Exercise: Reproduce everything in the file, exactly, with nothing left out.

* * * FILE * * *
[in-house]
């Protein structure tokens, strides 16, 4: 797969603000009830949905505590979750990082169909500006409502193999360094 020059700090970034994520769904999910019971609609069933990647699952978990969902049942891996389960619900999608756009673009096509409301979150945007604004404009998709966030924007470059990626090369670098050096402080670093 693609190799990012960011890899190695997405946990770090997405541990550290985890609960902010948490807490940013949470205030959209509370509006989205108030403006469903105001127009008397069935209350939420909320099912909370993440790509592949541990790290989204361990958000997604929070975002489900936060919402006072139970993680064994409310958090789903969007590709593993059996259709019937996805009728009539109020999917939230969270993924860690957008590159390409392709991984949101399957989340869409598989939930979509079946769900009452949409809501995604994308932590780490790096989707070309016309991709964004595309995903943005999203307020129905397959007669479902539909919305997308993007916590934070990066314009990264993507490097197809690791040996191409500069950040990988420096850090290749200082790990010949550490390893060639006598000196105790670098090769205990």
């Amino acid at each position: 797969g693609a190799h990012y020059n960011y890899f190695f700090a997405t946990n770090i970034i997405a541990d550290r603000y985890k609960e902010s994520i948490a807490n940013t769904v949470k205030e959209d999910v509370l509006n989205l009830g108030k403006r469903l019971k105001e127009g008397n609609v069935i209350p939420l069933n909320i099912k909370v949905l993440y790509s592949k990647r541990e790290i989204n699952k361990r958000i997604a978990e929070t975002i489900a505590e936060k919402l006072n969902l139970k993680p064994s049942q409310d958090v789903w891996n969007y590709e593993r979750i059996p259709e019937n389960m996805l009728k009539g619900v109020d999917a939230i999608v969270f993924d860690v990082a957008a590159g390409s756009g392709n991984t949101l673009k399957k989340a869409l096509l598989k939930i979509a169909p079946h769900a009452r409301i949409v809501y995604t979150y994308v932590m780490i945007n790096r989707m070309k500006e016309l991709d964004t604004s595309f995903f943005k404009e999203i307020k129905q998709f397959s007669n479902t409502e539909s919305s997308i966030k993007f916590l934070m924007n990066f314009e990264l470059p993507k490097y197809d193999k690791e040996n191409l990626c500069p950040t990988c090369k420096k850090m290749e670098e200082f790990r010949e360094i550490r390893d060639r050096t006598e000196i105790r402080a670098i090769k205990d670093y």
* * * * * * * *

[in-house]
């Protein structure tokens, strides 16, 4: 797969603000009830949905505590979750990082169909500006409502193999360094 020059700090970034994520769904999910019971609609069933990647699952978990969902049942891996389960619900999608756009673009096509409301979150945007604004404009998709966030924007470059990626090369670098050096402080670093 693609190799990012960011890899190695997405946990770090997405541990550290985890609960902010948490807490940013949470205030959209509370509006989205108030403006469903105001127009008397069935209350939420909320099912909370993440790509592949541990790290989204361990958000997604929070975002489900936060919402006072139970993680064994409310958090789903969007590709593993059996259709019937996805009728009539109020999917939230969270993924860690957008590159390409392709991984949101399957989340869409598989939930979509079946769900009452949409809501995604994308932590780490790096989707070309016309991709964004595309995903943005999203307020129905397959007669479902539909919305997308993007916590934070990066314009990264993507490097197809690791040996191409500069950040990988420096850090290749200082790990010949550490390893060639006598000196105790670098090769205990």
């Amino acid at each position: 797969g693609a190799h990012y020059n960011y890899f190695f700090a997405t946990n770090i970034i997405a541990d550290r603000y985890k609960e902010s994520i948490a807490n940013t769904v949470k205030e959209d999910v509370l509006n989205l009830g108030k403006r469903l019971k105001e127009g008397n609609v069935i209350p939420l069933n909320i099912k909370v949905l993440y790509s592949k990647r541990e790290i989204n699952k361990r958000i997604a978990e929070t975002i489900a505590e936060k919402l006072n969902l139970k993680p064994s049942q409310d958090v789903w891996n969007y590709e593993r979750i059996p259709e019937n389960m996805l009728k009539g619900v109020d999917a939230i999608v969270f993924d860690v990082a957008a590159g390409s756009g392709n991984t949101l673009k399957k989340a869409l096509l598989k939930i979509a169909p079946h769900a009452r409301i949409v809501y995604t979150y994308v932590m780490i945007n790096r989707m070309k500006e016309l991709d964004t604004s595309f995903f943005k404009e999203i307020k129905q998709f397959s007669n479902t409502e539909s919305s997308i966030k993007f916590l934070m924007n990066f314009e990264l470059p993507k490097y197809d193999k690791e040996n191409l990626c500069p950040t990988c090369k420096k850090m290749e670098e200082f790990r010949e360094i550490r390893d060639r050096t006598e000196i105790r402080a670098i090769k205990d670093y």